Original Research: Historical Thought and Source Interpretation

LXX Judith: Removing the fourth wall

Nicholas P.L. Allen, Pierre J. Jordaan
HTS Teologiese Studies / Theological Studies | Vol 79, No 2 | a8252 | DOI: https://doi.org/10.4102/hts.v79i2.8252 | © 2023 Nicholas P.L. Allen, Pierre J. Jordaan | This work is licensed under CC Attribution 4.0
Submitted: 28 October 2022 | Published: 19 April 2023

About the author(s)

Nicholas P.L. Allen, School of Ancient Languages & Text Studies, Faculty of Theology, North-West University, Potchefstroom, South Africa
Pierre J. Jordaan, School of Ancient Languages & Text Studies, Faculty of Theology, North-West University, Potchefstroom, South Africa


Given the strong mimetic and dramatic qualities found in Judith the authors make the suggestion that perhaps, before LXX Judith became a fixed, written text, the basic fabula might well have been part of an oral tradition. The authors accept that an appropriately written dramatic work, whether transmitted through reading or an oral presentation, by means of its performative qualities, has the potential to achieve immediacy. Here, the audience may become captivated with its own familiarity and memory of popular, communally shared narratives. Accordingly, this article attempts to find evidence in the Greek text of LXX Judith for a possible oral precursor. In this context, corroboration is sought for the employment of verbal aspect and mood of the Greek language as well as instances of drama, theatrics, bodily gestures, mnemonic devices or special emphasis on the employment of the senses such as sight, taste and smell. The authors suggest that based on an analysis of the text of Chapter 13, there is much circumstantial evidence for the Judith fabula once being an oral narrative – one that embodies the dramatic and even encourages audience participation. This characteristic strongly suggests the removal of the fourth wall – the notion of an imaginary boundary between any fictional work and its audience.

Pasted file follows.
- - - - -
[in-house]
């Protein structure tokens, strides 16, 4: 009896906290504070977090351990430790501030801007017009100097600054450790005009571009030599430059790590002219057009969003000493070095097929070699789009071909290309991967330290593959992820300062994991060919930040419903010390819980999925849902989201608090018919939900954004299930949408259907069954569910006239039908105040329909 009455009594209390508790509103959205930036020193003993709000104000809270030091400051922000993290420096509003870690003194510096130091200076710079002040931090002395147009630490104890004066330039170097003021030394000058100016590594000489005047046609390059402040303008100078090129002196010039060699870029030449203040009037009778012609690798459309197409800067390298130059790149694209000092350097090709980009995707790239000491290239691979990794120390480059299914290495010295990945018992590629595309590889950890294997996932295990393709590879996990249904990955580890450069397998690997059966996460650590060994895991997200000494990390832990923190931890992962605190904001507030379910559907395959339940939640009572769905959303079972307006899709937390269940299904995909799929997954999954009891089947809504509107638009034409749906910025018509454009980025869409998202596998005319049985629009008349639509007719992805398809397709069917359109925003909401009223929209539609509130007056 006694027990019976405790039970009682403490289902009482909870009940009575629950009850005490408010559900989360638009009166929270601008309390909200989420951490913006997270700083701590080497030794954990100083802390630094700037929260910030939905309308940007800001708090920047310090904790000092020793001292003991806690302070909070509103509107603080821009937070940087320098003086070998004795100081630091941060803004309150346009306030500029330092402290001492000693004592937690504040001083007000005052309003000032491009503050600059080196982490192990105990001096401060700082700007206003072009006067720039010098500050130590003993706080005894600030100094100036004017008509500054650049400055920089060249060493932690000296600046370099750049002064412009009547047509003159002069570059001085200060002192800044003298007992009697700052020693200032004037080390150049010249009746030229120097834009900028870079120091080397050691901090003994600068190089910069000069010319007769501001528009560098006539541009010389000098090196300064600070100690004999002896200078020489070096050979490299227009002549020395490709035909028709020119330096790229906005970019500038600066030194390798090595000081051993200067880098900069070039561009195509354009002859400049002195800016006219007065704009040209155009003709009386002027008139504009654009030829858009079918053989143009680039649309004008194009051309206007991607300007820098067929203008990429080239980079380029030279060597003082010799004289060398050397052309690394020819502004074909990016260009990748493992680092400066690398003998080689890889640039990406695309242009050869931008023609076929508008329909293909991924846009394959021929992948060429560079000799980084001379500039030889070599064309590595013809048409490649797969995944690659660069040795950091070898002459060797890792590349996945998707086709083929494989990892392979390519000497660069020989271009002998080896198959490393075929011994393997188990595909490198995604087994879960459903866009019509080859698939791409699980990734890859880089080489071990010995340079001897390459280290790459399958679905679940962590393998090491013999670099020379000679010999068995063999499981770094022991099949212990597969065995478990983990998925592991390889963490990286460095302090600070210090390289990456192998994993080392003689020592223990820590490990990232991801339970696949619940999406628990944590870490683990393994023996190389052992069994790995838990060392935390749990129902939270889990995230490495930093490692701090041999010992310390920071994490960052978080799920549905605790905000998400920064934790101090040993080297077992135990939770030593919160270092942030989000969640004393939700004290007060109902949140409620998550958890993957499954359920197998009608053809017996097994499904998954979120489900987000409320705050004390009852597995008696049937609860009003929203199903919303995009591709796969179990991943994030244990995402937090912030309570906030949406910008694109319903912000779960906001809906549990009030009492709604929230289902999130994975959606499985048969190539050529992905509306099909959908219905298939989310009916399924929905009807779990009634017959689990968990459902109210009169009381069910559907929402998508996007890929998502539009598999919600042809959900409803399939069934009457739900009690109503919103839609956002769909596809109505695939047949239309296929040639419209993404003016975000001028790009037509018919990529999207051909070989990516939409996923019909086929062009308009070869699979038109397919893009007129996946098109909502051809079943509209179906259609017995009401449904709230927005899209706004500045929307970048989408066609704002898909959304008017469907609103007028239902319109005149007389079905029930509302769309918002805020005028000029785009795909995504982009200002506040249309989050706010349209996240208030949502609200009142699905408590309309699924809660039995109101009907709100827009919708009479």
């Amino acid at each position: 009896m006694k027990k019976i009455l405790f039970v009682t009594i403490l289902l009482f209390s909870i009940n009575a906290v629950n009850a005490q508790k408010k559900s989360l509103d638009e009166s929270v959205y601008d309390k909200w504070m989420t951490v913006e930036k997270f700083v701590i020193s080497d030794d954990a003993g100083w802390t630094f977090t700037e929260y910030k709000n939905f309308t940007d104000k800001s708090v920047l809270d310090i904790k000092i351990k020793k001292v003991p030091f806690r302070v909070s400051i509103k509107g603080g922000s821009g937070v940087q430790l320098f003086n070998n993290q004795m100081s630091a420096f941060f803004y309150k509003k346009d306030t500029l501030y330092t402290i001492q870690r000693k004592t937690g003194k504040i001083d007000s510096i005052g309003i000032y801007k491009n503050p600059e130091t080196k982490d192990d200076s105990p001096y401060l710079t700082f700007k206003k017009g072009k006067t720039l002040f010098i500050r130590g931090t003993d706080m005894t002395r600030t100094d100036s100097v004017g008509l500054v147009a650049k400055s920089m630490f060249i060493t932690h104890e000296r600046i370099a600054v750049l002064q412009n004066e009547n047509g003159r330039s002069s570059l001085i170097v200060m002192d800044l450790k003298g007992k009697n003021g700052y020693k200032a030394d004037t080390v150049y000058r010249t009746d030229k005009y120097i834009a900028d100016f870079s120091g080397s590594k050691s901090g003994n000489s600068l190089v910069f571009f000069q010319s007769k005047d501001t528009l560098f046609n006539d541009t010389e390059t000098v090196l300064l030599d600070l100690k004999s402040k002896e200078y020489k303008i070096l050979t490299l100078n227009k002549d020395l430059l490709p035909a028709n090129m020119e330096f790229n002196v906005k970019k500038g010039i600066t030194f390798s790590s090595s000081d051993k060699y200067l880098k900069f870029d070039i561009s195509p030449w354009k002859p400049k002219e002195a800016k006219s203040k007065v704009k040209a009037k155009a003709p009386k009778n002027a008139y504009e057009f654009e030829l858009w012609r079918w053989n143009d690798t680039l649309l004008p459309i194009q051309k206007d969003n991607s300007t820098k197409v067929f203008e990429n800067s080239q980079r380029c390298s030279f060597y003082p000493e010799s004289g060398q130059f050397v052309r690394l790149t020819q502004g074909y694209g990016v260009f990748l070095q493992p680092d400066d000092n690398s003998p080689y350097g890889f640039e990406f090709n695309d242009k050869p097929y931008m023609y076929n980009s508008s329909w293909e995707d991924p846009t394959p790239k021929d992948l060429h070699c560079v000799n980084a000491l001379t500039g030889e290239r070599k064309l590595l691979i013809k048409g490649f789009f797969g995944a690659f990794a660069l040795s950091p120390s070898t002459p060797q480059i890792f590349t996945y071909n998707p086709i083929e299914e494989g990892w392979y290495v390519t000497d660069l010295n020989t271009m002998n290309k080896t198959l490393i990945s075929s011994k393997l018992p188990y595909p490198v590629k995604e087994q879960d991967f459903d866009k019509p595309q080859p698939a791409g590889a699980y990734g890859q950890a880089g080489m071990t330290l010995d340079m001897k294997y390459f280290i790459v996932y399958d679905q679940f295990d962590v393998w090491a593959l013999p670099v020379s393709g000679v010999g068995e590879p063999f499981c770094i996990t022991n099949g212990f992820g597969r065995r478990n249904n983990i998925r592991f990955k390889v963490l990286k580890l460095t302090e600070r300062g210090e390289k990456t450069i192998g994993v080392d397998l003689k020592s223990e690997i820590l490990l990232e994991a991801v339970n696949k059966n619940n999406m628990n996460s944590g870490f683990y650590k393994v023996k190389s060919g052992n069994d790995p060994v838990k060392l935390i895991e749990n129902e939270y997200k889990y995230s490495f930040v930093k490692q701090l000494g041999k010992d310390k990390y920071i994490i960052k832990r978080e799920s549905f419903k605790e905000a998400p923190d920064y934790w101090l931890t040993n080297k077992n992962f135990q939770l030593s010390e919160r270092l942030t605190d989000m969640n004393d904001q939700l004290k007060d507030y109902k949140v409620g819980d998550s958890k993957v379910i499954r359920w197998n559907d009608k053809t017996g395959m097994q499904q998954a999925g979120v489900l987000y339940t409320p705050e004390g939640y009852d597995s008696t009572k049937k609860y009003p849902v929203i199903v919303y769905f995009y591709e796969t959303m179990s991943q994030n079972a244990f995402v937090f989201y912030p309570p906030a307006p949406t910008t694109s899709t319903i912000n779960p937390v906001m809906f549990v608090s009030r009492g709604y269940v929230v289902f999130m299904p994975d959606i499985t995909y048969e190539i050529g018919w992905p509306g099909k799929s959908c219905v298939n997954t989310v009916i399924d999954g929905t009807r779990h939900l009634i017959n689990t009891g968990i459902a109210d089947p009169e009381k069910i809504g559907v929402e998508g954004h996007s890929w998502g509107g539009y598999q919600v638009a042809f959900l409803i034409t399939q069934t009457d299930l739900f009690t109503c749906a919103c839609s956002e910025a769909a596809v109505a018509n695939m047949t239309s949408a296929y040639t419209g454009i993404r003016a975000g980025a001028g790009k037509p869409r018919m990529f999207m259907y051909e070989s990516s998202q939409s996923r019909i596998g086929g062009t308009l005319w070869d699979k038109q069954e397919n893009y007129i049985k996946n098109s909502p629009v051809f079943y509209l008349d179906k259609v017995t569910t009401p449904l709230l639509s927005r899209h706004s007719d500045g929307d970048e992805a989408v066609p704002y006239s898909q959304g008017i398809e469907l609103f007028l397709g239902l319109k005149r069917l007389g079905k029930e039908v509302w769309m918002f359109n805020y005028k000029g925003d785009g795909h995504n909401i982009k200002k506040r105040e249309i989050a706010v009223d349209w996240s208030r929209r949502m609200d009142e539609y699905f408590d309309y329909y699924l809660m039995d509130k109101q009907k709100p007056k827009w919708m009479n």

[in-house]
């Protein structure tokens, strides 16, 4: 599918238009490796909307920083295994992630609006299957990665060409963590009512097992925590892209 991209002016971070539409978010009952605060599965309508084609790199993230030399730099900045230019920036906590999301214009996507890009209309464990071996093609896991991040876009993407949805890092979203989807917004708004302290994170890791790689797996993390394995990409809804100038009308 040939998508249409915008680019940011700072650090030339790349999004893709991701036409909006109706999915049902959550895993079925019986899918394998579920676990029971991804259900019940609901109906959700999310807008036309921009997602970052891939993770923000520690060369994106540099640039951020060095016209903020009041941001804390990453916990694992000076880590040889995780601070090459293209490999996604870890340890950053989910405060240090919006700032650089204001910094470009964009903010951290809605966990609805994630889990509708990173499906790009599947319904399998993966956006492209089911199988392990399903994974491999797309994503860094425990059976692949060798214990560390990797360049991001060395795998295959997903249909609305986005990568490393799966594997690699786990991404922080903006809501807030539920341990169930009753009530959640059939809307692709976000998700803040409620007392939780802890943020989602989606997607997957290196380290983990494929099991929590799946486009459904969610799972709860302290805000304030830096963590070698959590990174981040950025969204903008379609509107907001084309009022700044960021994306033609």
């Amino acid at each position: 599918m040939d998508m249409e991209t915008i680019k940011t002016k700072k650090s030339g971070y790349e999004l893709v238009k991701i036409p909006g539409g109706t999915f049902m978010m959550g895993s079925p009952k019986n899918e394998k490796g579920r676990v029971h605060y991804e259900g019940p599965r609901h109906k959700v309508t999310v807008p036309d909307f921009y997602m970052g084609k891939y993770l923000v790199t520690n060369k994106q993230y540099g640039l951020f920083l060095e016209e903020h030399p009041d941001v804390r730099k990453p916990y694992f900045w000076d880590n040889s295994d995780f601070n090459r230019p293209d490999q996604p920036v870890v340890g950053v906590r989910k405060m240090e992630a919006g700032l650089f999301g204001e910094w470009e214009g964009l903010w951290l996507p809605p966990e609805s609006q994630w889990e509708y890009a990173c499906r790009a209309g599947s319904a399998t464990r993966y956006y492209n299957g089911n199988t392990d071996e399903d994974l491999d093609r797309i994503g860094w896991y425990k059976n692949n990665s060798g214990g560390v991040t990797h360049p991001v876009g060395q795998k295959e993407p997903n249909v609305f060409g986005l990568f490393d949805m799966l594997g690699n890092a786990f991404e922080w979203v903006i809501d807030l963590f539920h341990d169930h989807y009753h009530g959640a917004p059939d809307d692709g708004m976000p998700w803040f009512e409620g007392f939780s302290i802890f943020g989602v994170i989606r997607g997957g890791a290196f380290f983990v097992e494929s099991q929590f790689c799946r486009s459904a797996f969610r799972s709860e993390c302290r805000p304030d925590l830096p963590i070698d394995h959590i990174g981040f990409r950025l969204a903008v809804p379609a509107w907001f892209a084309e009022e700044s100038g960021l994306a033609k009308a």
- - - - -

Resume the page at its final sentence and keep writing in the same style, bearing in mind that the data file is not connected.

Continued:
Contribution: This article shows that Judith 13 is indeed the climax of the narrative. However, it goes further. It is a vivid scene with various performative aspects. There are props, dialogue and audience participation. This research is cutting-edge and paves the way for new explorations.


oral tradition; fourth wall; LXX Judith; dramatic irony; righteousness

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Crossref Citations

1. Exploring Potential Relationships Between the Fabula of LXXJudith and Hellenistic Theatre
Nicholas Peter Legh Allen, Pierre Johan Jordaan
Journal of Early Christian History  vol: 13  issue: 3  first page: 1  year: 2023  
doi: 10.1080/2222582X.2023.2298936